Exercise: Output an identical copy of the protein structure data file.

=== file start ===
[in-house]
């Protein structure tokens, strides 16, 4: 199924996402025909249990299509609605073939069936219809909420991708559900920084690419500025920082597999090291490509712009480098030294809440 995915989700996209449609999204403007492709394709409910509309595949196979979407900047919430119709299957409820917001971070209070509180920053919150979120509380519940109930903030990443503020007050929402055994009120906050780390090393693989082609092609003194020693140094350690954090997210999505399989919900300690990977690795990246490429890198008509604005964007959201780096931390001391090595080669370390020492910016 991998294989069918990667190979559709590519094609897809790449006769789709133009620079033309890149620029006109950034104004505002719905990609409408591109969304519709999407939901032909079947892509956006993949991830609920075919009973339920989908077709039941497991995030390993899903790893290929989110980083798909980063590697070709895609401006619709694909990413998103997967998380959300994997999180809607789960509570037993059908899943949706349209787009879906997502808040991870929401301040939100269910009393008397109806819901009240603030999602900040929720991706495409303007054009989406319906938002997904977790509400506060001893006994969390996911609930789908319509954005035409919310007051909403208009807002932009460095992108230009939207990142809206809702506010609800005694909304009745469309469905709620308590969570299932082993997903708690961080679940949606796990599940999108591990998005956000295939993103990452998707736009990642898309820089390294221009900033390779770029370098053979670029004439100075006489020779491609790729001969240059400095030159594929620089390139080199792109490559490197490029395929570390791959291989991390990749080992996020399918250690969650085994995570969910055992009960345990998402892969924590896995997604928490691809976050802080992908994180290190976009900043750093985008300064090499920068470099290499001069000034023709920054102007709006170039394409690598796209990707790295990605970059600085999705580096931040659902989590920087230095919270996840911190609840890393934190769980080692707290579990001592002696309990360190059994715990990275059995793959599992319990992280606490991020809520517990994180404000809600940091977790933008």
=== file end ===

[in-house]
């Protein structure tokens, strides 16, 4: 199924996402025909249990299509609605073939069936219809909420991708559900920084690419500025920082597999090291490509712009480098030294809440 995915989700996209449609999204403007492709394709409910509309595949196979979407900047919430119709299957409820917001971070209070509180920053919150979120509380519940109930903030990443503020007050929402055994009120906050780390090393693989082609092609003194020693140094350690954090997210999505399989919900300690990977690795990246490429890198008509604005964007959201780096931390001391090595080669370390020492910016 991998294989069918990667190979559709590519094609897809790449006769789709133009620079033309890149620029006109950034104004505002719905990609409408591109969304519709999407939901032909079947892509956006993949991830609920075919009973339920989908077709039941497991995030390993899903790893290929989110980083798909980063590697070709895609401006619709694909990413998103997967998380959300994997999180809607789960509570037993059908899943949706349209787009879906997502808040991870929401301040939100269910009393008397109806819901009240603030999602900040929720991706495409303007054009989406319906938002997904977790509400506060001893006994969390996911609930789908319509954005035409919310007051909403208009807002932009460095992108230009939207990142809206809702506010609800005694909304009745469309469905709620308590969570299932082993997903708690961080679940949606796990599940999108591990998005956000295939993103990452998707736009990642898309820089390294221009900033390779770029370098053979670029004439100075006489020779491609790729001969240059400095030159594929620089390139080199792109490559490197490029395929570390791959291989991390990749080992996020399918250690969650085994995570969910055992009960345990998402892969924590896995997604928490691809976050802080992908994180290190976009900043750093985008300064090499920068470099290499001069000034023709920054102007709006170039394409690598796209990707790295990605970059600085999705580096931040659902989590920087230095919270996840911190609840890393934190769980080692707290579990001592002696309990360190059994715990990275059995793959599992319990992280606490991020809520517990994180404000809600940091977790933008």